Tru’s goal was to write “faster and deeper” than anything he — or anyone else — had done before.
‘When God hands you a gift,” Truman Capote writes in his preface to Music for Chameleons, “he also hands you a whip, and the whip is intended solely for self-flagellation.”
In 1966, Random House published Capote’s experimental masterpiece, In Cold Blood. The book was an enormous gamble. “Very few literary artists ever wrote narrative journalism.” It was “almost virgin terrain.” For his nonfiction account of the brutal slaying of the Clutter family in 1959, Capote attempted “the credibility of fact, the immediacy of film, the depth and freedom of prose, and the precision of poetry.” And “for six nerve-shattering years, I didn’t know whether I had a book or not.”
He did. An American classic.
Two weeks before publication of In Cold Blood, Capote promised an even greater masterpiece: Answered Prayers. The title comes from St. Teresa of Avila: “More tears are shed over answered prayers than unanswered ones.” The book would be a multivolume, American Remembrance of Things Past. Capote would be P.B. Jones (a la Marcel in Proust’s novel). He would write about the superrich in ways that would take literature beyond the true to the “really true.”
Capote signed the contract in 1966. In 1969, having produced nothing, he signed a second for three books, due 1973. Capote finagled the deadline to 1974, then 1977, then 1981. In 1984, he died from drug- and alcohol-related damage. He was 59. Three years later, Random House published Answered Prayers: The Unfinished Novel — all 180 pages.
What happened? Capote claimed he was working on a new style: “simple, clear as a country creek.” He said that “not once in my writing life had I completely exploded all the energy and esthetic excitements that material contained. Even when it was good, I could see that I was never working with more than half, sometimes only a third, of the powers at my command.” His goal: prose that moved “faster and deeper” than anything he — or anyone else — had done before.
[Along with Thomas Pynchon’s preface to Slow Learner, Capote’s preface to Music for Chameleons is one of the most insightful you’ll find on the art of writing.]
Jay Presson Allen’s Tru takes place during Christmas of 1975 — in effect, the epicenter of Capote’s 18-year creative crisis. He’s alone in his posh apartment at 870 United Nations Plaza: a god’s-eye view of the East River, legendary fedoras on a hat rack, an untrimmed Christmas tree — and he has “the worst case of the Mean Reds ever.” In the first 50 minutes of the two-act play, he drinks at least five double vodkas. That’s a shot every five minutes. “’Tis the season to be jolly,” he mutters, “like it or not.”
Esquire printed two “tell-all” chapters from Answered Prayers: “Mojave” (not included in the final version) and “La Cote Basque.” It wasn’t hard to see that the characters — Perla Apfeldorf, Lady Ina Coolbirth, Wallis Windsor among them — were thinly veiled portraits of the upper crème of society’s de la crème (Jackie Kennedy looks like “an artful female impersonator impersonating Mrs. Kennedy”). Almost as one, the upper crust condemned him as a traitor.
“What did they expect?” Capote shot back. “I’m a writer, and I use everything. Did all those people think I was just there to entertain them?”
But just what was he to them? A cultural trinket? A trusted confidante? And what did he expect? For most he cared nothing, and said so, often. But when “Babe” and “Slim” rejected him, it almost broke his heart.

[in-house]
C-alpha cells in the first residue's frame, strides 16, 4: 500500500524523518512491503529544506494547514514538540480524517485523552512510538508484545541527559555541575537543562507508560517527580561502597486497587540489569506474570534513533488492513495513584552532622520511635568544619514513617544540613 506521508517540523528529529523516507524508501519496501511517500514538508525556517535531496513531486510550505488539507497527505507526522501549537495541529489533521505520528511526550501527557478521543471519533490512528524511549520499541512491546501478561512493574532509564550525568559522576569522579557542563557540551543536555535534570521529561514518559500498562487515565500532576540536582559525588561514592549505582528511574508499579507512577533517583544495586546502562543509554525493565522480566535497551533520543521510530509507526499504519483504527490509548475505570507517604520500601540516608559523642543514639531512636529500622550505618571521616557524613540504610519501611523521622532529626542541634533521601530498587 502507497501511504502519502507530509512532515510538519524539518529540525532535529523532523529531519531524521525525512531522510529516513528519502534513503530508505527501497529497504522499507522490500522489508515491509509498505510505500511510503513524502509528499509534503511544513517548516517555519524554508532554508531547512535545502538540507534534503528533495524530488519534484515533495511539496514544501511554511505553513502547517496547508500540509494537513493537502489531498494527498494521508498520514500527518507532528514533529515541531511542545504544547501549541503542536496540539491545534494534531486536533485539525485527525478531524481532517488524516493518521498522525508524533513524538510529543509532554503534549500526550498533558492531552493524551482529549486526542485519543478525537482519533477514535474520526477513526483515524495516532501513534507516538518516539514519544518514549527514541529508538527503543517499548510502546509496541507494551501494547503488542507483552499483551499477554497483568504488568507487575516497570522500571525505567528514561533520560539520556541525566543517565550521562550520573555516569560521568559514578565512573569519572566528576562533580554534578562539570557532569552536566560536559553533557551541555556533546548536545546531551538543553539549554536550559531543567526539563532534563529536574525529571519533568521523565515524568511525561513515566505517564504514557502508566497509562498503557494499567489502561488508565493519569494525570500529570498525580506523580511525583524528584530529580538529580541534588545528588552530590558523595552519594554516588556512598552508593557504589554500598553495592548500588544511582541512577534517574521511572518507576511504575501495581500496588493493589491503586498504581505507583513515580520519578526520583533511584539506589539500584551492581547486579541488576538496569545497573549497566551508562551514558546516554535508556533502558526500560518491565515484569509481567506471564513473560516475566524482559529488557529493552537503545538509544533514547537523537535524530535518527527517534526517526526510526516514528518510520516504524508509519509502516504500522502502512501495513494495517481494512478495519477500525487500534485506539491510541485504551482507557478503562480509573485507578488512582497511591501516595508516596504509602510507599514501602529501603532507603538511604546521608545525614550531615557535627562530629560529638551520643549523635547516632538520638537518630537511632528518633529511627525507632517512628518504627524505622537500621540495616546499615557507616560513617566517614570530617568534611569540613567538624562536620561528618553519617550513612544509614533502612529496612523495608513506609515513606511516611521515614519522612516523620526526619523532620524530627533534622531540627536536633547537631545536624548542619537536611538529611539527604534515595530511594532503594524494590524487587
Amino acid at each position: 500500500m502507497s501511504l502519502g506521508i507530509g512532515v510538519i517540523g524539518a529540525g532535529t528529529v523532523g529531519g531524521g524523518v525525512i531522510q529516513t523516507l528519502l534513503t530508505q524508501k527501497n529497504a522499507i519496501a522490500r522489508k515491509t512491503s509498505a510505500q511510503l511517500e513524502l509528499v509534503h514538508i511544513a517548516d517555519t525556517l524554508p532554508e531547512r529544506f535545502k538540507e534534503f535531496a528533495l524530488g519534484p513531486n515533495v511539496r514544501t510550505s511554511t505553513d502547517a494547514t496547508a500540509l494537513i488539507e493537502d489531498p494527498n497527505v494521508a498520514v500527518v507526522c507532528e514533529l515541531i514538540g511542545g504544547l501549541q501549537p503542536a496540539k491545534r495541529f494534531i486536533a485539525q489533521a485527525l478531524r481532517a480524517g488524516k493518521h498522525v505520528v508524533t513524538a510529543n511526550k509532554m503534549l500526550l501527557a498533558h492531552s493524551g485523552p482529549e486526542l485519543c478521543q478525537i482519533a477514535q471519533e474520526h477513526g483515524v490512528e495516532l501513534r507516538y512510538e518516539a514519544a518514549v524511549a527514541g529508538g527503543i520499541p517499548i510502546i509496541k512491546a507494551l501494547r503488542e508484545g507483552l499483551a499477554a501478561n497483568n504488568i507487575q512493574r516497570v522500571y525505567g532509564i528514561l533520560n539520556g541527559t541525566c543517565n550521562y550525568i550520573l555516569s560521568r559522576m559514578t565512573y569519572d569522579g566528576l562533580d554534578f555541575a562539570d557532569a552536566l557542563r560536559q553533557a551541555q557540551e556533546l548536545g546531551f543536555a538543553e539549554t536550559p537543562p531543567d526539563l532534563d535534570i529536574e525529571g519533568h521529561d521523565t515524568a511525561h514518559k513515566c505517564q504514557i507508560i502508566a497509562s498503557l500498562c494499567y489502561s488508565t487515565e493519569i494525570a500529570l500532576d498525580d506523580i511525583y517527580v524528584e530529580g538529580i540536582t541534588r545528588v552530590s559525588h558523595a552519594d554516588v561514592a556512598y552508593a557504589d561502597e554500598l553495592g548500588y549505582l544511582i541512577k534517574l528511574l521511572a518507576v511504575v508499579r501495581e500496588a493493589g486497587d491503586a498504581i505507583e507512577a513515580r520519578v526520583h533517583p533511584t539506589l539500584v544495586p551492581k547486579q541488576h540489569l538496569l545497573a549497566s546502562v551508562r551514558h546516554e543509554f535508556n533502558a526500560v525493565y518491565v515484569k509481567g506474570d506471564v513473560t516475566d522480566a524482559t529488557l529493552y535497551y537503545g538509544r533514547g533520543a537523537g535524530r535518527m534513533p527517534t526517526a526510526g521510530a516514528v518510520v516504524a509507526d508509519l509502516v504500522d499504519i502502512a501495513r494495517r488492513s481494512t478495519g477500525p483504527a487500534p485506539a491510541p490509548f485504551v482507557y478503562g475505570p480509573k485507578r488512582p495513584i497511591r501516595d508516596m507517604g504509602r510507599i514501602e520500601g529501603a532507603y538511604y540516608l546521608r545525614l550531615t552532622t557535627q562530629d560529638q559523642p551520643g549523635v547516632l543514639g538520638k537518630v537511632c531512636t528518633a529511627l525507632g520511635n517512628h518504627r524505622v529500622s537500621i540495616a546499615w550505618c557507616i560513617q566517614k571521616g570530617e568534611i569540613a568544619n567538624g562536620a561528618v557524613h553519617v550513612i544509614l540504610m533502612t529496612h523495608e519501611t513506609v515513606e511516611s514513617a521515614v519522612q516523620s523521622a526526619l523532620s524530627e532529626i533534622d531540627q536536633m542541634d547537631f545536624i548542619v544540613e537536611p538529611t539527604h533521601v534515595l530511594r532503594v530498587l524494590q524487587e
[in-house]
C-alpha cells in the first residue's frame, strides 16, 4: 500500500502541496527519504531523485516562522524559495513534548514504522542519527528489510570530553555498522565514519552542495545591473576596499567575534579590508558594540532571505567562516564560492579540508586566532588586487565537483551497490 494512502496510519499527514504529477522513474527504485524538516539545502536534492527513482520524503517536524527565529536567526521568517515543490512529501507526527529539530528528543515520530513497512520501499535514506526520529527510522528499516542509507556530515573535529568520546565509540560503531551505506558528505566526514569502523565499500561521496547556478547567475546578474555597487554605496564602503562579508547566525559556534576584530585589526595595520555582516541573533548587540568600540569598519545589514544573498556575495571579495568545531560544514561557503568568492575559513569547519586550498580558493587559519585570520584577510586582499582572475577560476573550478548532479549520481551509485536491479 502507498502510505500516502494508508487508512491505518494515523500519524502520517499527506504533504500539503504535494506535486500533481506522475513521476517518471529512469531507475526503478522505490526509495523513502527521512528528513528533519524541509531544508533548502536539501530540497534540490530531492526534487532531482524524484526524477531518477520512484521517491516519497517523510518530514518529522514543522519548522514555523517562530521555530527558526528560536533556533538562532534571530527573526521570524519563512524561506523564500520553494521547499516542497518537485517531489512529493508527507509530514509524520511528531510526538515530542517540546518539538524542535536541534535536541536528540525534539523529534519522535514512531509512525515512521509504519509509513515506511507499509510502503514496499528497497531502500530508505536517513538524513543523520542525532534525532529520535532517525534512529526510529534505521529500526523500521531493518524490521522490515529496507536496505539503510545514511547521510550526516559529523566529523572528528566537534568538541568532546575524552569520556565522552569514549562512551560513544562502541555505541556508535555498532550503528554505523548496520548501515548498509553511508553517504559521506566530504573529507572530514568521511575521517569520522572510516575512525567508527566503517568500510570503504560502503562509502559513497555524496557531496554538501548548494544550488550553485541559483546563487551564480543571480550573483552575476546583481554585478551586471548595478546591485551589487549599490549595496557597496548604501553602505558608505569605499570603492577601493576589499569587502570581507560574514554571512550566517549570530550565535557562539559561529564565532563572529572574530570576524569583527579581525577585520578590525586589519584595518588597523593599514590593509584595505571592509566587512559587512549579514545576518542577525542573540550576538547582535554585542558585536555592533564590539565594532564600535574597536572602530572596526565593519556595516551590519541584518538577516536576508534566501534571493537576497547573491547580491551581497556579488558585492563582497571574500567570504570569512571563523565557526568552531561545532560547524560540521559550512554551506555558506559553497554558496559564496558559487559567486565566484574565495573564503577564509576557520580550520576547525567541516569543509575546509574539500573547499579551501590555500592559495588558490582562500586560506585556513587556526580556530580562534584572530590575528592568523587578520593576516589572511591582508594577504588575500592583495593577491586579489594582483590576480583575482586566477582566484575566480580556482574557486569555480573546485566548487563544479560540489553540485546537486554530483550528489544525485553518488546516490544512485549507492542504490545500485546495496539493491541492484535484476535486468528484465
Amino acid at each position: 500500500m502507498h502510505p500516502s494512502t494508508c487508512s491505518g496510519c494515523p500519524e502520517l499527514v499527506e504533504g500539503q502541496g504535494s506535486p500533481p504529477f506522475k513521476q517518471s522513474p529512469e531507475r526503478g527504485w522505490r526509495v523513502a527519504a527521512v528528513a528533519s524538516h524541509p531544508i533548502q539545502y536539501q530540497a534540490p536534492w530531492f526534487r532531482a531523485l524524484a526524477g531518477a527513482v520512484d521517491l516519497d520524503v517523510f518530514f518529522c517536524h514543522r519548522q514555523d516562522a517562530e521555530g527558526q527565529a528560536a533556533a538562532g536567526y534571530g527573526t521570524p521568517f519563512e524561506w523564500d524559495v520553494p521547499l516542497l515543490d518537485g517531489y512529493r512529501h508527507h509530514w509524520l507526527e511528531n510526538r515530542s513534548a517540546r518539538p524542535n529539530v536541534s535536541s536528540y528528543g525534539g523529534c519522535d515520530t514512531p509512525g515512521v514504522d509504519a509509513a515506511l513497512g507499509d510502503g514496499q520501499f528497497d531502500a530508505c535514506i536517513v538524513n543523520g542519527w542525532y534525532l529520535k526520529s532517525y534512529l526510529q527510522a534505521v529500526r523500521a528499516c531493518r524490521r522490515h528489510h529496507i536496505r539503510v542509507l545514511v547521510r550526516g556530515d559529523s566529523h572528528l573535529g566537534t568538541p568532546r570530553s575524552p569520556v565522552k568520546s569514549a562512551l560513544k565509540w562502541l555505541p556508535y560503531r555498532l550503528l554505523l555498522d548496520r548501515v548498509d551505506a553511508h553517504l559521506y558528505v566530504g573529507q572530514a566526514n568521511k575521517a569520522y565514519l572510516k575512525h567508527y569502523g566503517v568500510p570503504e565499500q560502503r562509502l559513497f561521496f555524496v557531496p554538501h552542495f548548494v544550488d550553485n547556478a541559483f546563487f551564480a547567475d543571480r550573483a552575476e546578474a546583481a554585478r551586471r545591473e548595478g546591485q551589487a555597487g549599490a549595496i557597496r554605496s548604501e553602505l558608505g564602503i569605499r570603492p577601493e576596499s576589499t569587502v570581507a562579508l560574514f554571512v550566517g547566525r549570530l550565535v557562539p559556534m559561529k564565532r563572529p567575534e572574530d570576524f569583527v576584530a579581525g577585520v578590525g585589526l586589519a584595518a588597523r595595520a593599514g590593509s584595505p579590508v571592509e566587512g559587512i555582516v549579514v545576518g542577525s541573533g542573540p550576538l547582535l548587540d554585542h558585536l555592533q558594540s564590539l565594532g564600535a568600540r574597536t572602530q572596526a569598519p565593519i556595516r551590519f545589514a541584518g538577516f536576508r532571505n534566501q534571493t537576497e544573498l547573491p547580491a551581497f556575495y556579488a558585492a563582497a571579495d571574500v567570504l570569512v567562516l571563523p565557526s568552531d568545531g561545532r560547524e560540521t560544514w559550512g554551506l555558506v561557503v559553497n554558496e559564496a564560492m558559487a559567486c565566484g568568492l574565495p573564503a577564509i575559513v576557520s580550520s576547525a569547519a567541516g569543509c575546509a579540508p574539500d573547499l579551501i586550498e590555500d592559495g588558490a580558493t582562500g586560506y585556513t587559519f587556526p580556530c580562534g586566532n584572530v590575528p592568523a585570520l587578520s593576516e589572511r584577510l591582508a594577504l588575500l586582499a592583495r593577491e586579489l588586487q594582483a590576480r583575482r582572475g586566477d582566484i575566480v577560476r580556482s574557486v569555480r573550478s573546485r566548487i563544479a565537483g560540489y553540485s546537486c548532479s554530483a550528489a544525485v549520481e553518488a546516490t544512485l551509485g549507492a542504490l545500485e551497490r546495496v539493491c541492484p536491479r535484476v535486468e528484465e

One of the difficulties of watching Tru at Diversionary: it unfolds like an entre nous dish-fest. First names drop with such persistent alacrity the script assumes you’re in with the in-crowd. You know that “Babe” is Barbara Paley, wife of CBS-CEO William S.; that “Slim” is Lady Nancy “Slim” Keith, mega-socialite romantically linked with Hollywood stars (Cary, Clark, and Coop); that “Gloria” is the Vanderbilt, etc. Diversionary Theatre’s program has profiles of many of them. A must-read beforehand.
Anyone who knows Todd Blakesley wouldn’t recognize him as Tru. He’s shaved his beard and cut his hair (and whoever did it matched Capote’s color and encroaching baldness). He has Capote’s mannerisms — the flapping tongue, the various slouches and studied poses, the flamboyant fingers — but none to the point of caricature. He holds forth on Matt Scott’s set, UN Plaza elegant, newspaper-strewn homey, and dons Peter Herman’s costumes, a beige turtleneck, green sweater, purplish cords in act one, a kimono in two.
Blakesley has the look and effectively re-creates the moment: Capote is confused, bitter, afraid he’s lost not only his few closest friends but his ability to write. The inner conflict is with his way of life. He must reform. Quit drinking and downing sedatives to sleep — or, at least fall asleep; he was a wide-eyed insomniac — and snorting coke. Blakesley paints a sharp portrait of an addict on the edge. Capote still can choose. Two years later, that option was gone.
Blakesley’s at his best when the script falters. Act two builds to revelations about Capote’s childhood. But these come in the form of lengthy tales taken from his own words. In effect, they’re narrative-backstory when the drama should be center stage. Blakesley layers in subtexts, shores up the scene, and shows that Capote was a great writer cursed with “the whip God gave me.”
4545 Park Boulevard, San Diego
Tru, by Jay Presson Allen
Directed by Derek Charles Livingston; cast: Todd Blakesley; voices of Jacque Wilke, Sylvia C. Thompson, Hanna Logan, Cara Vacek Hanhurst; scenic design, Matt Scott; costumes, Peter Herman; lighting, Luke Olson; composer/sound designer, Kevin Anthenil
Playing through December 21; Thursday through Saturday at 8:00 p.m. Sunday at 2:00 p.m. diversionary.org